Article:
Tourists may not associate Britain with thrilling animal encounters, but it turns out there is one area of the UK in particular where you can get up close and personal with amazing creatures – Pembrokeshire in Wales.
Here BBC presenter Lizzie Daly has pinpointed the locations where you may catch a glimpse of blue sharks, basking sharks, porbeagle sharks, minke whales and pelagic seabirds. Plus the TV star has discovered the best places for seeing all sorts of other wonderful creatures such as giant spider crabs, seals and puffins.
The 24-year-old spent most of the summer leading unique ‘Wild Ocean’ expeditions in the area, giving her a unique insight into a landscape that attracts some 1.1million holidaymakers each year. Lizzie, from Cardiff, says there’s no better place in the UK to dive into a rich and diverse marine environment. Scroll down for her ultimate animal spotting guide.
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Whales and sharks – the Celtic Sea Shelf
Adventurer: Lizzie had some thrilling animal encounters during her tour of the stunning Pembrokeshire coast
Jaw-dropping: Tourists have a chance of seeing a basking shark (above) in the deep Welsh waters of the Celtic Shelf. This one was spotted off the coast of Scotland
Fierce: ‘This year I’ve been told by anglers that the size of the sharks they find are increasing,’ wrote Lizzie. Pictured above is a blue shark, which can be seen off the coast of Wales. This one was spotted near South Africa
Chance encounter: Minke whales (stock image) are also among the extreme wildlife that can be spotted in Pembrokeshire
The porbeagle shark (stock image). Another amazing creature you can see on a Welsh break
Lizzie said: ‘If you want to see some of the more extreme wildlife Pembrokeshire has to offer, then you’ll need to go on a slightly longer boat trip. If you venture around 20 miles off the coast you’ll hit the Celtic Shelf, where the water gets much deeper.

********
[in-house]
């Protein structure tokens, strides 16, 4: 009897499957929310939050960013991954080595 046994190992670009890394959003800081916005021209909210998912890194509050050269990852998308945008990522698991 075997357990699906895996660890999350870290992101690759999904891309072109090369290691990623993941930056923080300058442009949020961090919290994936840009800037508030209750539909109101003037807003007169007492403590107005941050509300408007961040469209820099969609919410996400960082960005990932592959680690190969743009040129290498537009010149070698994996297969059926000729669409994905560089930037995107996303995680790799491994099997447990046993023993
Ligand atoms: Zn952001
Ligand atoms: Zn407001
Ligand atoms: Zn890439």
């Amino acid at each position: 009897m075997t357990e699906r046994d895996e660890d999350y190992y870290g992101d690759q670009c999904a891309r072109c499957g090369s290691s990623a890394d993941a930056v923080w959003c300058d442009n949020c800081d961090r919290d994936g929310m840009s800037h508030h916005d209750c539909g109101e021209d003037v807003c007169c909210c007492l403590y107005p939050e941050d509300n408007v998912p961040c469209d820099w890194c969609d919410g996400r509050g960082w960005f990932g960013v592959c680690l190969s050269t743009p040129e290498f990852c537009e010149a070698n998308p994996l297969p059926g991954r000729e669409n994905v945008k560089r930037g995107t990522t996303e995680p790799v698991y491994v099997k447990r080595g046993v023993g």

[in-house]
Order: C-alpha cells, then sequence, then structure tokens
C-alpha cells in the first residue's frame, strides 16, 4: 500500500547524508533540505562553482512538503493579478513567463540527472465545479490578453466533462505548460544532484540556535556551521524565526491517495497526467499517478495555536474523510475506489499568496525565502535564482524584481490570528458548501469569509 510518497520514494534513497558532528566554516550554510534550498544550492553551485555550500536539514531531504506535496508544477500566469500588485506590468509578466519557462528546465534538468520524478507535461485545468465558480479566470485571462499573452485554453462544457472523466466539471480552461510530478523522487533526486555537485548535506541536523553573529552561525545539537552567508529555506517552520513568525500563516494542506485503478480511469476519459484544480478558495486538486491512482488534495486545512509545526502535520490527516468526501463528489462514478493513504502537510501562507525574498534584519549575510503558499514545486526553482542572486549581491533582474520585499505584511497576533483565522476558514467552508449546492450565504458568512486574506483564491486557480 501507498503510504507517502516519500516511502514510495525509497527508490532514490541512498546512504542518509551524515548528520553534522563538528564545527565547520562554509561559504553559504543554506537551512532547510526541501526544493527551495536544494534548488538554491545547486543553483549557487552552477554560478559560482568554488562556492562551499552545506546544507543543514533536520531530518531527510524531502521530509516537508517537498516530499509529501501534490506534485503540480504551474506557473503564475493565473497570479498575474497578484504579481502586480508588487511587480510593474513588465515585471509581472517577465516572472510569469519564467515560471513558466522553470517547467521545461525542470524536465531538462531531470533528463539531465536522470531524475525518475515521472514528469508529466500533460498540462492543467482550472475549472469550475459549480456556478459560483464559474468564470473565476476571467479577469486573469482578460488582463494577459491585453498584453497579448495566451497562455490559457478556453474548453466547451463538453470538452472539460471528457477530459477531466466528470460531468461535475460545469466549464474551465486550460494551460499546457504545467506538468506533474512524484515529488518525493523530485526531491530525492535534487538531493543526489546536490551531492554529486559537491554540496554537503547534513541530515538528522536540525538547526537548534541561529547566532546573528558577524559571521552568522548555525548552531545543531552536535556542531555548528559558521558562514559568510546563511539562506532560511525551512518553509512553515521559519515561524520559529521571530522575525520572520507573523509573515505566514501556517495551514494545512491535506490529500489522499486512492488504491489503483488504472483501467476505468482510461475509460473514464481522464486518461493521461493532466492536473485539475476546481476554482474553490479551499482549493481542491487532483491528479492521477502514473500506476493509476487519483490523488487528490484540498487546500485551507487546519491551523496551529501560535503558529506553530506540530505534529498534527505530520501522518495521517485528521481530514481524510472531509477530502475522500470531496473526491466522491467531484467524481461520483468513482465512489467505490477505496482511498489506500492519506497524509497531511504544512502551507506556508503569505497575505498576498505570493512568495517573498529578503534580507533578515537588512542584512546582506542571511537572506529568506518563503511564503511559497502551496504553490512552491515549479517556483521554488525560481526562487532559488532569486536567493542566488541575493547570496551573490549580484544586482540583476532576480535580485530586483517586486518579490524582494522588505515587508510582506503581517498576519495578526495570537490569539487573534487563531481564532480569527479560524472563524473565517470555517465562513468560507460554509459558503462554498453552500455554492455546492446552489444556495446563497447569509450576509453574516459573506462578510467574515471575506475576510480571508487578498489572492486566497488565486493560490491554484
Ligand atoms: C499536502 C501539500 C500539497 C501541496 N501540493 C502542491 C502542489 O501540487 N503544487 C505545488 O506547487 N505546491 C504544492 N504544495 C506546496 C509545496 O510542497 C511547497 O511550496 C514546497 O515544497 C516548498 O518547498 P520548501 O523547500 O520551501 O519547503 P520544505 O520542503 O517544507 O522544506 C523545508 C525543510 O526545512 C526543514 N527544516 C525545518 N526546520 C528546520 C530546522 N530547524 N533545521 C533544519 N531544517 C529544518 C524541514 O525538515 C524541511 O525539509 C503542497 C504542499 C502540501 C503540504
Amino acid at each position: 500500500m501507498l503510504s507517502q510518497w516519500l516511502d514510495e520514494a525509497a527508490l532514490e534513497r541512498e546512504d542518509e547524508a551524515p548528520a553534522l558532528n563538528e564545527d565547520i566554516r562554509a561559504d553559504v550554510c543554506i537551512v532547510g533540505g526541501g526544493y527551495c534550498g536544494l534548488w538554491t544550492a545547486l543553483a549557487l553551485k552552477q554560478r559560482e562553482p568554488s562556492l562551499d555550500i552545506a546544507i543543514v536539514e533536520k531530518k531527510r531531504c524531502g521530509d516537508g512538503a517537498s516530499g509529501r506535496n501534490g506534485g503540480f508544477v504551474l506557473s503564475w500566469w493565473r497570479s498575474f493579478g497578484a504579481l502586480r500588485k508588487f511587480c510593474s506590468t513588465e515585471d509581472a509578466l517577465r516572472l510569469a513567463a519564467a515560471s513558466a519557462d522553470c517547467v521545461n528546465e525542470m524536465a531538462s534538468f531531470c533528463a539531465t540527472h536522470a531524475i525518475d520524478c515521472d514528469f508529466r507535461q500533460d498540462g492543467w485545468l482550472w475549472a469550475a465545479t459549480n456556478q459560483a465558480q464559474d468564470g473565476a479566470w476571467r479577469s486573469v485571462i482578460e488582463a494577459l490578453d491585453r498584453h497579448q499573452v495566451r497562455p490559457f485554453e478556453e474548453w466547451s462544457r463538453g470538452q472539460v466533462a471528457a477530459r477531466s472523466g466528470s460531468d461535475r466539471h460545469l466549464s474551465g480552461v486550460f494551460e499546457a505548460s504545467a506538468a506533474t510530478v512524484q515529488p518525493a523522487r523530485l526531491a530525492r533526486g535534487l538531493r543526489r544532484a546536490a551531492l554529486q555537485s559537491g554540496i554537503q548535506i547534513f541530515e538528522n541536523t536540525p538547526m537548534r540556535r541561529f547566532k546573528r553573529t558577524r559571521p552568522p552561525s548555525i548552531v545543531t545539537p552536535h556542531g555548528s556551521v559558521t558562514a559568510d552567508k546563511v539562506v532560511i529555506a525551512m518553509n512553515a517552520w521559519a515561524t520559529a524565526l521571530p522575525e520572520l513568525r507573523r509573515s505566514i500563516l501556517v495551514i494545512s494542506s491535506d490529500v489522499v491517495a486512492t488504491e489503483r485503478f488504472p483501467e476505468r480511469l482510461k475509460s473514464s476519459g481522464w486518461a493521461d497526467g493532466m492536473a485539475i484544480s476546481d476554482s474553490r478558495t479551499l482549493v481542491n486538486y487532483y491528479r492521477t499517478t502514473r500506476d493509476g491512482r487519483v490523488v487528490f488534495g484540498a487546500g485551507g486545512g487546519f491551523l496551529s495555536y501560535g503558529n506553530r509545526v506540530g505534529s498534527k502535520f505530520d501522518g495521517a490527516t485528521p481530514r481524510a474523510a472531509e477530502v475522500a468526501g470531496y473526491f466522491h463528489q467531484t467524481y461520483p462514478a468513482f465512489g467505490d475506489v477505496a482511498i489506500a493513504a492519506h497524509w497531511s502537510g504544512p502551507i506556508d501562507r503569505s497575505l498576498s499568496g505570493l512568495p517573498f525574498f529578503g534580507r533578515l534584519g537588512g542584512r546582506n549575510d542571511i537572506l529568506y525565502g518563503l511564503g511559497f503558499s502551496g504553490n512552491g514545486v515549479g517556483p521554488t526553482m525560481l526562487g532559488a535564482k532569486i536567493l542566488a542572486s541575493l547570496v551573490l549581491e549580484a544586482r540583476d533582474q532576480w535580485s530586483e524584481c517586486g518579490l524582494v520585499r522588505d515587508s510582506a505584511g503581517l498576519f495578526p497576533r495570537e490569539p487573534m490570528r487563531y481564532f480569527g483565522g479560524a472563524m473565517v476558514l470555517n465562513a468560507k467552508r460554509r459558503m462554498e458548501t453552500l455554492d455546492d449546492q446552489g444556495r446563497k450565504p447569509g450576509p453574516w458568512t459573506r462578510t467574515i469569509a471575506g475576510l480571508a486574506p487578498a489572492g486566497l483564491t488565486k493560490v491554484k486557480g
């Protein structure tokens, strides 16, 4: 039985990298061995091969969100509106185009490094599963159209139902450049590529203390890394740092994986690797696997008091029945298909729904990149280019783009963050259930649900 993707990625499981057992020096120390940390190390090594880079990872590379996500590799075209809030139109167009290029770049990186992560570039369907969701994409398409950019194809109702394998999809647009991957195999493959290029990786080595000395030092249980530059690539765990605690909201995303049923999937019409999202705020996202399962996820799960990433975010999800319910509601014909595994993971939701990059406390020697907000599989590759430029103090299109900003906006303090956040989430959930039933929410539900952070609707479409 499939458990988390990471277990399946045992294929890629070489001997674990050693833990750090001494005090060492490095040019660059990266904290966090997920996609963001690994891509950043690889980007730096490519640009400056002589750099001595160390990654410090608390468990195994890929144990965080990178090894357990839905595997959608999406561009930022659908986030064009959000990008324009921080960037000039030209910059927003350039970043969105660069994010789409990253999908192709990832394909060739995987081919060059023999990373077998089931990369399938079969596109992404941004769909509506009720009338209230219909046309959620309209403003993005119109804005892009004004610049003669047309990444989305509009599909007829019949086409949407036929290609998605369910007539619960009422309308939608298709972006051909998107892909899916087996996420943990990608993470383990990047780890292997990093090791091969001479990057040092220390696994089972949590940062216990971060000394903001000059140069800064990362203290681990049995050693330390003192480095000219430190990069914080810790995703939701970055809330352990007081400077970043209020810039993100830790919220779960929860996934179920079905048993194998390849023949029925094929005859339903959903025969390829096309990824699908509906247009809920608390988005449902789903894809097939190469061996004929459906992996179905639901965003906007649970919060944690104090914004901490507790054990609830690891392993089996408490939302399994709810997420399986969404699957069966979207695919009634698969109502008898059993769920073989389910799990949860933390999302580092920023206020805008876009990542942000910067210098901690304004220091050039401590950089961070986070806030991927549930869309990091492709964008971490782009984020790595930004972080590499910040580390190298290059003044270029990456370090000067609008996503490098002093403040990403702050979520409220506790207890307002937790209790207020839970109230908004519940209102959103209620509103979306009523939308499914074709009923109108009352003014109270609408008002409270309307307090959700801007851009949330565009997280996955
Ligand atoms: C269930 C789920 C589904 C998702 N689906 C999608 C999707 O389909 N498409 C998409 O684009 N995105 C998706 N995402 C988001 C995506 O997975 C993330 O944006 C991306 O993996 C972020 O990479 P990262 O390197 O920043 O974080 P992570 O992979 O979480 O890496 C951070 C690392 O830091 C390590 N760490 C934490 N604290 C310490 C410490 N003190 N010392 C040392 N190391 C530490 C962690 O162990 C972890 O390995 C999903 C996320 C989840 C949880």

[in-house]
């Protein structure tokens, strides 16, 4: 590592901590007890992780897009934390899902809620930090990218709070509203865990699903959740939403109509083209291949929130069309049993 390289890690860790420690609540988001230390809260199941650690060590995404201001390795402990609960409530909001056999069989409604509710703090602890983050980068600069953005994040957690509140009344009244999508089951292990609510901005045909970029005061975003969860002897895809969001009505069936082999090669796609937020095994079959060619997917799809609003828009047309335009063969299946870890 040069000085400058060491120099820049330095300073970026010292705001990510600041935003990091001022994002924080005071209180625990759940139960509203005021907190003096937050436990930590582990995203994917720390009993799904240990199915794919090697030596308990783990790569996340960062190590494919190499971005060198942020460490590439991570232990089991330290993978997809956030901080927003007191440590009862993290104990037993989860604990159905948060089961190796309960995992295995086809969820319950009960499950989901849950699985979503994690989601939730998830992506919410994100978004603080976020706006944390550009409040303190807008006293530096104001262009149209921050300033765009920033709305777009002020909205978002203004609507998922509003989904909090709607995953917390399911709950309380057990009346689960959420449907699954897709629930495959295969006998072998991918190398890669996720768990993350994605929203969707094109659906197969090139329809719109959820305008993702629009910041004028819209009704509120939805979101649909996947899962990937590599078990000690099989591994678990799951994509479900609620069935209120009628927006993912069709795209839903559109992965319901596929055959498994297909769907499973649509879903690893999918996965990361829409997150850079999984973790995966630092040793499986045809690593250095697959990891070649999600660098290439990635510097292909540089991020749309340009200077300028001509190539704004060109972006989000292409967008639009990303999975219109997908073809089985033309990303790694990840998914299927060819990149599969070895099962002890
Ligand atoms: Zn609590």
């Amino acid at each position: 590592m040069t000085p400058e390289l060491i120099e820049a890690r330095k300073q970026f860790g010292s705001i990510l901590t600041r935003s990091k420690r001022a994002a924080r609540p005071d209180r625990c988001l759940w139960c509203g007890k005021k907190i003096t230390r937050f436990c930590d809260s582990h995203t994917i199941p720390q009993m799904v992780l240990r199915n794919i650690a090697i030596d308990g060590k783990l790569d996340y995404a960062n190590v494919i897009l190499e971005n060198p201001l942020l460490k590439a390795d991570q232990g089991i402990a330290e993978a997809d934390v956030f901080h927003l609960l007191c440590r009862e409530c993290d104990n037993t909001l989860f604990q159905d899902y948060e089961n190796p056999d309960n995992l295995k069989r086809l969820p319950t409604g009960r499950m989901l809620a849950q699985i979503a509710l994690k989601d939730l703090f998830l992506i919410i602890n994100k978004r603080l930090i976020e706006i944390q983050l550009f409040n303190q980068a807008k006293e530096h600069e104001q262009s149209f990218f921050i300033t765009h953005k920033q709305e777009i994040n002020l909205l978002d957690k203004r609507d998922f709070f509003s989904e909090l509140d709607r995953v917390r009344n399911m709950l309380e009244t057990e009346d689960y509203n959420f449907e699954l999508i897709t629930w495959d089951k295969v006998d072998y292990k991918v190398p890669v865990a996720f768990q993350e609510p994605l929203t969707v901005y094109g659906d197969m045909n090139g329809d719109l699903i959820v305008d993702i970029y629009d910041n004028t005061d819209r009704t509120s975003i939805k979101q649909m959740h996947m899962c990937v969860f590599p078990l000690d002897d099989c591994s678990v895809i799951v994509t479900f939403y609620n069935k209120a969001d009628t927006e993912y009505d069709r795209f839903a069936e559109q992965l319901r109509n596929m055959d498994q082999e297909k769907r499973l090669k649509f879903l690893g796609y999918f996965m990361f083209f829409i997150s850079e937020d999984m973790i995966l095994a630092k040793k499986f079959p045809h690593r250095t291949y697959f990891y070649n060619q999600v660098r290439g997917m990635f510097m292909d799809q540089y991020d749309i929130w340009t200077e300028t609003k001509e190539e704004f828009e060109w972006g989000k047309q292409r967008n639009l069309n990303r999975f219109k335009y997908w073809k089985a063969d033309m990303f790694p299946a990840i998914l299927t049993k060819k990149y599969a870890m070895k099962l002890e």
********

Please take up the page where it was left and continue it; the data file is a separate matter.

‘And it’s here where you’ve got a chance of seeing blue shark, basking shark, porbeagle shark, minke whale and pelagic seabirds like fulmars, storm petrels and skuas. You’ll also get “mega pods” of dolphins in fantastic numbers. A company called Dale Sailing do offshore trips. Are there great white sharks in UK waters? It’s hard to know. Anecdotally you hear stories of sightings of great white sharks from local fisherman but one hasn’t been documented yet.
‘I find the whole conversation about sharks in our waters very interesting but we should be focusing on the amazing diversity of shark species we already have in our waters – blues, makos, threshers and porbeagles. This year I’ve been told by anglers that the size of the sharks they find are increasing. Food for thought, for sure… but there’s no reason to think our waters are anymore dangerous than they were before.’
Swimming with giant spider crabs – Musselwick beach
Brave: Lizzie came up close and personal with a giant spider crab when she went diving at Musselwick beach, near Marloes
Glorious: Marloes Sands (above) boasts a beautiful beach but Lizzie warned visitors that it gets cut off at high tide
Lizzie said: ‘This place gets cut off at high tide and you have to walk down a small path for ten minutes to get there. But it’s lovely and secluded. And it’s where you can also go swimming with spider crabs, in scenes just like you might have seen on the TV series Blue Planet.